In Cavite I see no farms, at least in the part where I now reside. But the presence of the animal is still unescapable. More than half of the public market stalls offer cuts and parts of the entire carabao, ready to be cooked into many different dishes.

various parts of a carabao at a market stall

fr left, intestines, stomach lining, liver, lungs and heart, face part, muscle

carabao skin

Beef, from cattle, is rare, and costs about a third more. Carabao meat is priced about Php180 a kilo, the internal organs and bones at a lesser cost.

Carabao's milk is also available daily, fresh and unpasteurised, in recycled bottles previously used for gin and who knows what else. I only ever get a bottle by the time I get to the market, and most of the time none at all.

So I usually settle for fresh cheese, kasilyo, made from carabao's milk, a favorite breakfast filling for pandesal, but which is sold until well into the afternoon. I also use it as topping in baking tahong (mussels), also a prominent component of the Cavite foodscape.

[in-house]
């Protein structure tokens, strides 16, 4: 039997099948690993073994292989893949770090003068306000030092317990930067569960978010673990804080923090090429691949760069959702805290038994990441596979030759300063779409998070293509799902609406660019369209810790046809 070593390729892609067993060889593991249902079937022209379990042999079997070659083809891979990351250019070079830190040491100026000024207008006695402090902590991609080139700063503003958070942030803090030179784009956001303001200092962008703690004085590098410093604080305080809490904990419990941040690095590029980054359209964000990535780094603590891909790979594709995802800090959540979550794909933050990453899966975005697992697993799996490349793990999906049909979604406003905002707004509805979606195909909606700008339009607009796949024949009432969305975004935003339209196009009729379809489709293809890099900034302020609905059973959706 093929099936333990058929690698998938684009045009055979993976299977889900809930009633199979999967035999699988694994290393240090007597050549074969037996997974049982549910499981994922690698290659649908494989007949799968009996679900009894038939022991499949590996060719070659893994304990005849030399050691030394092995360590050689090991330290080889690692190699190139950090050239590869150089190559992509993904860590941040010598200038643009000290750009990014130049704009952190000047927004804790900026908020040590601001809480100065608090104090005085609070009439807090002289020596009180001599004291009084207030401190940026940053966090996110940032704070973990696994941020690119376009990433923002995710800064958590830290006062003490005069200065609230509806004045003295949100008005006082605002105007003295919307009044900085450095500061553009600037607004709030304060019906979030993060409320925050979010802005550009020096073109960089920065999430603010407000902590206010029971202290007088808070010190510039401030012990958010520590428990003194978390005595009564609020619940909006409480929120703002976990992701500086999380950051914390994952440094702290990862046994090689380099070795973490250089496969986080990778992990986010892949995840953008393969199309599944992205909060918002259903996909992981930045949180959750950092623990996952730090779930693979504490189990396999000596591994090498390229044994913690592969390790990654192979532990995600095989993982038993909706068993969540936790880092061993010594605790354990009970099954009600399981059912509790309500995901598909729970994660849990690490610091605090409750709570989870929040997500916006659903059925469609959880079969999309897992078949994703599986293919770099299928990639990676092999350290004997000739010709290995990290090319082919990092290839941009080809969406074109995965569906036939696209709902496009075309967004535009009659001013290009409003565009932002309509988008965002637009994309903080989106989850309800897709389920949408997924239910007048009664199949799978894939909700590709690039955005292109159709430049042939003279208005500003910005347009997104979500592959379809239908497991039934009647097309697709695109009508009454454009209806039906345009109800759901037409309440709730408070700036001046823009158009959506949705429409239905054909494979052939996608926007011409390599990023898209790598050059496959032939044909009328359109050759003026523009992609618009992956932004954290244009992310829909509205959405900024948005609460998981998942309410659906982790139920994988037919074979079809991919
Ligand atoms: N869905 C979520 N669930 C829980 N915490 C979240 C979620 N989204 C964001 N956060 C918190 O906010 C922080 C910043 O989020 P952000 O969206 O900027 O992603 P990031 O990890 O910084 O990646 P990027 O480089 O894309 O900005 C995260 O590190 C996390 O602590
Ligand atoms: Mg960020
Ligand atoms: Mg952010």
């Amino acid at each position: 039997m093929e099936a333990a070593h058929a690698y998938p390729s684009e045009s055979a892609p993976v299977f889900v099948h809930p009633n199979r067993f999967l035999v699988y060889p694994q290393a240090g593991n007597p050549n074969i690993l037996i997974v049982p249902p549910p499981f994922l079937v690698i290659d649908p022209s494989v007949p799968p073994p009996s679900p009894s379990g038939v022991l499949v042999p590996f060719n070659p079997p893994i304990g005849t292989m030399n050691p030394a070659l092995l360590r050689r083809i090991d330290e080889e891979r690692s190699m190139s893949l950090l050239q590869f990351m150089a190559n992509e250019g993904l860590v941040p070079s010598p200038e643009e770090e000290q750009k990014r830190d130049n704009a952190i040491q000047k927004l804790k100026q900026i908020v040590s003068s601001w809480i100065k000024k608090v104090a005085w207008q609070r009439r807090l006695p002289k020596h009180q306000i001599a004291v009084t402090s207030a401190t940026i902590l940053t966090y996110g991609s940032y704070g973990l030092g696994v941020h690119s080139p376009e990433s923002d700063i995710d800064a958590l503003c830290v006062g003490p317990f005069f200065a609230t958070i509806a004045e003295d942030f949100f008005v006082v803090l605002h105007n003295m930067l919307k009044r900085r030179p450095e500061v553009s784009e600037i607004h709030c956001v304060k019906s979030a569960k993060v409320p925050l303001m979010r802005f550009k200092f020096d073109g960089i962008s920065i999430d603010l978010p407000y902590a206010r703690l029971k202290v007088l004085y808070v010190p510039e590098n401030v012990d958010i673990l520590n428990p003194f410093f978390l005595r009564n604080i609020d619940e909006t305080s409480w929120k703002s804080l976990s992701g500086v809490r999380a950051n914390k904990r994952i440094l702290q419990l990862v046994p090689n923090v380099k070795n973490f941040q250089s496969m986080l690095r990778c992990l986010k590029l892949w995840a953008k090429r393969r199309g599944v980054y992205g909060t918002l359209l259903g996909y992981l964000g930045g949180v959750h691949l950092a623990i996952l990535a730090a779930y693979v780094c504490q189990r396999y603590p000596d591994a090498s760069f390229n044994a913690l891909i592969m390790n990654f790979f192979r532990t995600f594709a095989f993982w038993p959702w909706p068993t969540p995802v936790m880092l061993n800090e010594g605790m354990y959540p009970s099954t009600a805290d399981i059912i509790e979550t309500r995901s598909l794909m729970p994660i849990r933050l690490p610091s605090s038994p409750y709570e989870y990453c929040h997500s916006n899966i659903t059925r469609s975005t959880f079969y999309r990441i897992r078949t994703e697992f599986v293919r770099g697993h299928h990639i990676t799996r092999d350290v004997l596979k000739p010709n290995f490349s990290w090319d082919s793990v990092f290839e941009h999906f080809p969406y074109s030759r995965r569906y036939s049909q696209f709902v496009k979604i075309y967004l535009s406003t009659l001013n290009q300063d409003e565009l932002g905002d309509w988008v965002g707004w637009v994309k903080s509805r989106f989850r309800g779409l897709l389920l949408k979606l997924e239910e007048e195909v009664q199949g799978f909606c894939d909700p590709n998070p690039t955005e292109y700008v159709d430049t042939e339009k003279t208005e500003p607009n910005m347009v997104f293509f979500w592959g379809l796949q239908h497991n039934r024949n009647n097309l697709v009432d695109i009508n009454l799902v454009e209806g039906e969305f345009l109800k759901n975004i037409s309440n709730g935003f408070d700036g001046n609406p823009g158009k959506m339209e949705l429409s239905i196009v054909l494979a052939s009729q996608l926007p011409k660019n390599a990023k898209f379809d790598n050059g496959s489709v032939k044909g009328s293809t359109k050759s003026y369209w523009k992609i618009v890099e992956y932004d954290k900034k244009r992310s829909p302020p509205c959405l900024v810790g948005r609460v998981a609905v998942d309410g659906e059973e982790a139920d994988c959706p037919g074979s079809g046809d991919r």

It's been bugging me where all the carabaos come from. I don't know any carabao-raising farm or ranch, and I'm sure they don't slaughter farm animals for food. I asked one vendor once, and I was told vaguely that a prominent meat brand raise the animals.

pindang, macerated, marinated and sun-dried carabao meat

In Pangasinan I'm used to having an occasional tapa (marinated and sun-dried meat) made from carabao meat, which we call pindang. The sales of carabao meat, though, is sort of under the table, and sometimes unscrupulous vendors try passing off carabao meat as beef, which is pricier, to buyers who don't know better.